Tweet Today’s post is by contributing writer Will Novak. One of the most exciting things about being a Phoenician is being from a place that looks unlike any other major City in the United States. Very few large American cities are in deserts and only two, Phoenix and Tucson, reside in the world’s most beautiful desert, the Sonoran. Phoenix needs to do a better job embracing the desert and leveraging our unique climate to become America’s and the World’s foremost desert metropolis. Embracing Xeriscaping In Phoenix’s early days its Anglo residents were strangely embarrassed by the Desert and the Arizona…

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May 11, 2011

APS Shade Tree Program!

by: Doreen Pollack

Tweet My friend Doreen Pollack, who is the Garden Goddess, an expert in community and residential gardens and someone who serves on the board of the Valley Permaculture Guild, now is coordinating the APS Shade Tree Program.  When she told me that you could get up to 3 shade trees FOR FREE from APS, I wanted to hear more and I thought you would too!  So she crafted this small announcement about the program. Planting shade trees in your yard can save you up to $50 per year on your energy bill by blocking the sun’s rays and reducing your…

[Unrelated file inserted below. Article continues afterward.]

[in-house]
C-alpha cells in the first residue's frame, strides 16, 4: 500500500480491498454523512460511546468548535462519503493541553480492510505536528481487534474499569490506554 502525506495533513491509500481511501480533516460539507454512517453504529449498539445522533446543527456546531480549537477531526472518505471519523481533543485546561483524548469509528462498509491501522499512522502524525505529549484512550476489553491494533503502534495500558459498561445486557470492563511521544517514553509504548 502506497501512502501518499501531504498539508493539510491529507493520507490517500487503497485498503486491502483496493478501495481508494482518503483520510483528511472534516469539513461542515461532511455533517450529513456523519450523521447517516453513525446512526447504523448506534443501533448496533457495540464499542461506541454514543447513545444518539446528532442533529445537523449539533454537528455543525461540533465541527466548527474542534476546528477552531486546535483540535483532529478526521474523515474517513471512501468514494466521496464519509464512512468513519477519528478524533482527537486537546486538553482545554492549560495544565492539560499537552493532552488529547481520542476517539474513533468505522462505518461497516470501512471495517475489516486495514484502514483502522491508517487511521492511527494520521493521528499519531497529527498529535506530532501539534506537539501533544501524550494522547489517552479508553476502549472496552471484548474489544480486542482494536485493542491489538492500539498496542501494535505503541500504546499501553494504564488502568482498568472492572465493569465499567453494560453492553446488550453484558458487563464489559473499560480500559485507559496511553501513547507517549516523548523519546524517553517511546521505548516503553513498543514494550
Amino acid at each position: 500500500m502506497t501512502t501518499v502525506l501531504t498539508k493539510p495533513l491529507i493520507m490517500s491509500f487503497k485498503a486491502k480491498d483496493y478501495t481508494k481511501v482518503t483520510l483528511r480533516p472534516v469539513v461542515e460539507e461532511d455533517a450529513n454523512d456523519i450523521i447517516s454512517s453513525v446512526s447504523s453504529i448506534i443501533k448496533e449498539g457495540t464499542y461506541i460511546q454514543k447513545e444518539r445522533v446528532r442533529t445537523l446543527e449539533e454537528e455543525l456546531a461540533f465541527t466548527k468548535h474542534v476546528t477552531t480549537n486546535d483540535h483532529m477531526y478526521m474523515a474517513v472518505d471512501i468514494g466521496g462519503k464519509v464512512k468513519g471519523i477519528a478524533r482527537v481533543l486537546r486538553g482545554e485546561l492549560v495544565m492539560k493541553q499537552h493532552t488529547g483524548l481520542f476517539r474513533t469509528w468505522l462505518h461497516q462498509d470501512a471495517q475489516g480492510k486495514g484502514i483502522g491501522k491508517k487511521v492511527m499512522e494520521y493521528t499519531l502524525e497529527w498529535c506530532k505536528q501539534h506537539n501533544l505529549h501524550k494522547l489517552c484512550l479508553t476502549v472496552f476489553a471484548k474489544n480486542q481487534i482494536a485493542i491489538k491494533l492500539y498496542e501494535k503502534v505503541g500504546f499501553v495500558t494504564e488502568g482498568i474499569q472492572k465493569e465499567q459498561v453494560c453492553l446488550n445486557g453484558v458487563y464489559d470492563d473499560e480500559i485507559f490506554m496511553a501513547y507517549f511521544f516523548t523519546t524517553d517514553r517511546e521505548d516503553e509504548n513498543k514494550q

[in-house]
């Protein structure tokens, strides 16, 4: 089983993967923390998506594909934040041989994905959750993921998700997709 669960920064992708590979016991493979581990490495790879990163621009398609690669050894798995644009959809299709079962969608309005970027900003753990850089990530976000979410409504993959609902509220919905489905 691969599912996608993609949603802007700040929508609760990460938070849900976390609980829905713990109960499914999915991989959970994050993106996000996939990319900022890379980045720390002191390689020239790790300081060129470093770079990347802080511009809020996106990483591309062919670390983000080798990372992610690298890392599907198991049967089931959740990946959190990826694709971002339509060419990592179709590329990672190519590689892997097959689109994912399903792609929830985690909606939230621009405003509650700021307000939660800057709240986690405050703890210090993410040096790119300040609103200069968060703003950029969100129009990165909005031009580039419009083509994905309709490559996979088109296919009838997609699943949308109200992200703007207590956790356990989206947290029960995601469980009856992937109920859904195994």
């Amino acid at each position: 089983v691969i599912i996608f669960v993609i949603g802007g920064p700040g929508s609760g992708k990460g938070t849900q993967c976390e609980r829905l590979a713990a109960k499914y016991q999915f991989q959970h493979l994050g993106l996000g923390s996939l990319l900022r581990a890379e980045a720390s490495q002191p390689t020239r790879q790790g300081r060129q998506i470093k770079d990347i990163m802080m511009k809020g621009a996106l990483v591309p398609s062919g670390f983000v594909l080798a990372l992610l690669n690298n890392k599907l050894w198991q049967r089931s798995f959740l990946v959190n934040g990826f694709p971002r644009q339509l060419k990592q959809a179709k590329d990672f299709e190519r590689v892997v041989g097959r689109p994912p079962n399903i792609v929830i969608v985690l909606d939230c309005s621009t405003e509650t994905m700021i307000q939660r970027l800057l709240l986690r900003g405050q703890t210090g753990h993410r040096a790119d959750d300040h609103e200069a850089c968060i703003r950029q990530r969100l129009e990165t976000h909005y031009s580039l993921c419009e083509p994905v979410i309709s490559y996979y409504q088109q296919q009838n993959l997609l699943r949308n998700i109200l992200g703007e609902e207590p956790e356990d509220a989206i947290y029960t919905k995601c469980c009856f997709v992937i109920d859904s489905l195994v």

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Tweet Bryan White, sitting in his back yard urban farm with his chicken Polka Dottie Bryan White is an architect gone wild.  He and his wife Miro are the owners of an urban farm in the back yard of their home on Osborn and 24th St., in the heart of the city, called Green House Farm.  I visited Bryan a while back to interview him and I have to tell you, it was the most pleasant interview I’ve done as of yet. We sat in his back yard, a mini farm, enjoyed the gentle breeze of the spring afternoon, watched…

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May 02, 2011


by: Keith Mulvin

Tweet Today’s post is by Keith Mulvin.  I love it when Keith’s kind, smiling face greets me at the Phoenix Public Market and when I run into him at various local events, coffee shops and other hangouts. Keith G. Mulvin was born and raised in Tempe, Arizona and now lives in Phoenix, Arizona.  He has a Bachelor of Science in Urban Planning from the School of Design at Arizona State University.  He currently works at the Phoenix Public Market. Keith is dedicated to Phoenix and is being the change he wants to see, with a coffee cup in his hand….